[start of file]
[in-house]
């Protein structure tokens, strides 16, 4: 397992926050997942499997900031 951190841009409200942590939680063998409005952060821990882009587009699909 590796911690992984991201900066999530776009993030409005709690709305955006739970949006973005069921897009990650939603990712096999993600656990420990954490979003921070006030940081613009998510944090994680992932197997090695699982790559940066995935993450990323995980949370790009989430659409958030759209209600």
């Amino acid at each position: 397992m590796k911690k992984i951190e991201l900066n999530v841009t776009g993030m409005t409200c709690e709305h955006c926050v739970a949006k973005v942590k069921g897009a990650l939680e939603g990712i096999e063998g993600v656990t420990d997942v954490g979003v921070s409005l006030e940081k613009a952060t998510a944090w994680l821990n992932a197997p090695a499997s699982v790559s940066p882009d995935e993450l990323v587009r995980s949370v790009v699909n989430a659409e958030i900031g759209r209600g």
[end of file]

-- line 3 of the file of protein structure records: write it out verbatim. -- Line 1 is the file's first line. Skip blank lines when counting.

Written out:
């Amino acid at each position: 397992m590796k911690k992984i951190e991201l900066n999530v841009t776009g993030m409005t409200c709690e709305h955006c926050v739970a949006k973005v942590k069921g897009a990650l939680e939603g990712i096999e063998g993600v656990t420990d997942v954490g979003v921070s409005l006030e940081k613009a952060t998510a944090w994680l821990n992932a197997p090695a499997s699982v790559s940066p882009d995935e993450l990323v587009r995980s949370v790009v699909n989430a659409e958030i900031g759209r209600g």